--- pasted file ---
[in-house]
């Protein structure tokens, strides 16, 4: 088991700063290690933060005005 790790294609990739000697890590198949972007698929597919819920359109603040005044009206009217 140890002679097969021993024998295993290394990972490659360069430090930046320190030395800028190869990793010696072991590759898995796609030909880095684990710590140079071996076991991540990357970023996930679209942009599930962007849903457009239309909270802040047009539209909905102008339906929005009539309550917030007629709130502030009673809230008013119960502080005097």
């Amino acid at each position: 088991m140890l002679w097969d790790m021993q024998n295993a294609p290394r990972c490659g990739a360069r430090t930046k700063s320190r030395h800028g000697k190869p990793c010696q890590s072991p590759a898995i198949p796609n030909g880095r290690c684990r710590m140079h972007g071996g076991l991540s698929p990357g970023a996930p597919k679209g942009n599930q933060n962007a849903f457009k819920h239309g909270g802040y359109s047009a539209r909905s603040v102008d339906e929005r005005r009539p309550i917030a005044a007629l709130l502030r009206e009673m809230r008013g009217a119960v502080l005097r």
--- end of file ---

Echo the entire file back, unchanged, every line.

[in-house]
């Protein structure tokens, strides 16, 4: 088991700063290690933060005005 790790294609990739000697890590198949972007698929597919819920359109603040005044009206009217 140890002679097969021993024998295993290394990972490659360069430090930046320190030395800028190869990793010696072991590759898995796609030909880095684990710590140079071996076991991540990357970023996930679209942009599930962007849903457009239309909270802040047009539209909905102008339906929005009539309550917030007629709130502030009673809230008013119960502080005097």
């Amino acid at each position: 088991m140890l002679w097969d790790m021993q024998n295993a294609p290394r990972c490659g990739a360069r430090t930046k700063s320190r030395h800028g000697k190869p990793c010696q890590s072991p590759a898995i198949p796609n030909g880095r290690c684990r710590m140079h972007g071996g076991l991540s698929p990357g970023a996930p597919k679209g942009n599930q933060n962007a849903f457009k819920h239309g909270g802040y359109s047009a539209r909905s603040v102008d339906e929005r005005r009539p309550i917030a005044a007629l709130l502030r009206e009673m809230r008013g009217a119960v502080l005097r």